Australia delivered a withering denunciation of China’s trade policies Thursday, accusing Beijing of undermining the World Trade Organization and foot-dragging on promised economic reforms.
During a usually routine WTO review in Geneva, Canberra’s representatives said China had benefited “significantly” from 20 years of WTO membership but was not keeping its end of the bargain.
In an unusually blunt statement made public after the meeting, Canberra insisted a slew of sanctions on Australian goods were politically motivated and showed a “growing gap between China’s rhetoric and its actions.”
In the last 18 months, China has imposed restrictions on a long list of Australian exports as political relations between the two countries have hit their lowest point in a generation.
“By undermining agreed trade rules China also undermines the multilateral trading system on which all WTO members rely.”
Australian officials also revealed for the first time that the list -- barley, coal, copper ores, cotton, hay, logs, rock lobsters, sugar, wine, beef, citrus fruit, grains, and table grapes-- now includes dairy products and infant formula.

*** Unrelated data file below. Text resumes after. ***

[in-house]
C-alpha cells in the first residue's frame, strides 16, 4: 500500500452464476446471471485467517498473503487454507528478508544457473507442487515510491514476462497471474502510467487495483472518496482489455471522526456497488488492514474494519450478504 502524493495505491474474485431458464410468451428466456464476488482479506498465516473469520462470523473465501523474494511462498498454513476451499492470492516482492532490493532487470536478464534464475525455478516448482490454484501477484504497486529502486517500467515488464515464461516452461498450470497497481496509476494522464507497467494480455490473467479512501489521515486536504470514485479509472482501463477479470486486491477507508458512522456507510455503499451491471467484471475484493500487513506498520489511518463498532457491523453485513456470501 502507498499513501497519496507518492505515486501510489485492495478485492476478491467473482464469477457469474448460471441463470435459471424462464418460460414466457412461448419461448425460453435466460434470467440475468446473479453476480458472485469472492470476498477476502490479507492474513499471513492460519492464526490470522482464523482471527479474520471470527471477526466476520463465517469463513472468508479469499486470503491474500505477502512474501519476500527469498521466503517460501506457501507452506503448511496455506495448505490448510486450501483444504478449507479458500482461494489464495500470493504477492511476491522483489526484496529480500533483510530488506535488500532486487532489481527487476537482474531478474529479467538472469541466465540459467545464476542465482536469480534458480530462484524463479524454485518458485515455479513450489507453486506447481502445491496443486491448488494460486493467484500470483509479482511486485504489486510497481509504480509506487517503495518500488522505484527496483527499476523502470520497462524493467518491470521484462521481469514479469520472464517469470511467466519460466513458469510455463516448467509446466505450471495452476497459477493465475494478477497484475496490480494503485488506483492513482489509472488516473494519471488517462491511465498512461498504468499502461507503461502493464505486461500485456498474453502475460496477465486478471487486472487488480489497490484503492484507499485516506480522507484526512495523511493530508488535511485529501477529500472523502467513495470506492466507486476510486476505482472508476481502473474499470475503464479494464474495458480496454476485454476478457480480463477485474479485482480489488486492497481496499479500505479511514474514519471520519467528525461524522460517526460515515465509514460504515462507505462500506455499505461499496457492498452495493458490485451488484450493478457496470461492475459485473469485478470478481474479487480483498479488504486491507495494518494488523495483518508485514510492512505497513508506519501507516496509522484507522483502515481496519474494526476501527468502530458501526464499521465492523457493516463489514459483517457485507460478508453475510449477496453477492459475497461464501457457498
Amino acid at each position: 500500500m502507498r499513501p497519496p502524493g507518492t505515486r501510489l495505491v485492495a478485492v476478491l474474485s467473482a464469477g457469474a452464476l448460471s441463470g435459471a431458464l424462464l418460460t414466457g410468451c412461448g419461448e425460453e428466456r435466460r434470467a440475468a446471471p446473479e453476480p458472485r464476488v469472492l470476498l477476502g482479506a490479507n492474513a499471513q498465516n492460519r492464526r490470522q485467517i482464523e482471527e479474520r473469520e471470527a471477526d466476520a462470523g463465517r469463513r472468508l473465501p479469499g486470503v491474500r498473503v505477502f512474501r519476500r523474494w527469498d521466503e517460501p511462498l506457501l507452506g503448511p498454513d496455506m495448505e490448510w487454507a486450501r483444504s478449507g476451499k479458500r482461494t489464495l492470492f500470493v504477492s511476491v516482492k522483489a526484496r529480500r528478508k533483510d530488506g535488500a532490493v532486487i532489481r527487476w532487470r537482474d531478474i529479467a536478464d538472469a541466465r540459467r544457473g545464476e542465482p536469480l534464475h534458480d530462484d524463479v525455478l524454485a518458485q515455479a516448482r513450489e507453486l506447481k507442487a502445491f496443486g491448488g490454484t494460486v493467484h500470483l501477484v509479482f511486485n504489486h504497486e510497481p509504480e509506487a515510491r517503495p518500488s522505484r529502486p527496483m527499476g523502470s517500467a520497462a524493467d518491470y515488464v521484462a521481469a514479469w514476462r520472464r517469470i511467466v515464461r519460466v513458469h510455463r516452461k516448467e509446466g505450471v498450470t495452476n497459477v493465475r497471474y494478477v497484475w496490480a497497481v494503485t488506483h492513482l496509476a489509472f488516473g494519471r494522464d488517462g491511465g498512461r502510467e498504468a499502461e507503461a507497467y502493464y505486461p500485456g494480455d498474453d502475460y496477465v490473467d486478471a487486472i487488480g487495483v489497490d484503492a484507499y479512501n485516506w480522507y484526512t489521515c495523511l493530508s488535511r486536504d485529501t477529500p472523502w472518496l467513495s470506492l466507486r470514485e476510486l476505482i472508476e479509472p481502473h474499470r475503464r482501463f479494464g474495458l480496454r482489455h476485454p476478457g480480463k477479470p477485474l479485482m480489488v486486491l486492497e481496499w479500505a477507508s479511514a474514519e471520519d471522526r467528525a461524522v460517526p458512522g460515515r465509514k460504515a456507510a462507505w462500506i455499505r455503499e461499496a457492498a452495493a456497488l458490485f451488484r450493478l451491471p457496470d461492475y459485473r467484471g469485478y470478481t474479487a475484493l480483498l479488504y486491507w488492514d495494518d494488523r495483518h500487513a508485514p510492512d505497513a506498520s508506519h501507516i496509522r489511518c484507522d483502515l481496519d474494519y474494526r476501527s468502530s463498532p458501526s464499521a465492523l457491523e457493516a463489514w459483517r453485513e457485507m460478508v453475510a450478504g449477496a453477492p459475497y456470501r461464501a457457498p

Experts see China’s sanctions on Australia as a thinly veiled message to countries across the Pacific: that challenging Beijing politically will come with serious economic cost.
Canberra has long pushed back against China’s efforts to assert influence in the region -- banning telecom tech titan Huawei from key contracts, questioning how the COVID-19 pandemic began, announcing a massive increase in military spending and curbing Chinese “influence operations” in Australia.
At the closed-door Geneva meeting, China reportedly vowed to accelerate efforts to open its markets and implement a “more proactive import policy.”
But Australia insisted China’s “market-oriented reforms have not progressed” in the last few years.
This December will mark 20 years since China joined the WTO, an event policymakers in Washington had hoped would bind China to Western-designed international institutions and spur political reform.
Two decades on, access to China’s market remains tightly controlled, state-back-firms dominate many sectors of the economy and the Communist Party retains an iron grip on power.
President Xi Jinping -- who has instigated several crackdowns on potential adversaries -- is expected to be granted an unprecedented third five-year term as General Secretary at a key party meeting next year.
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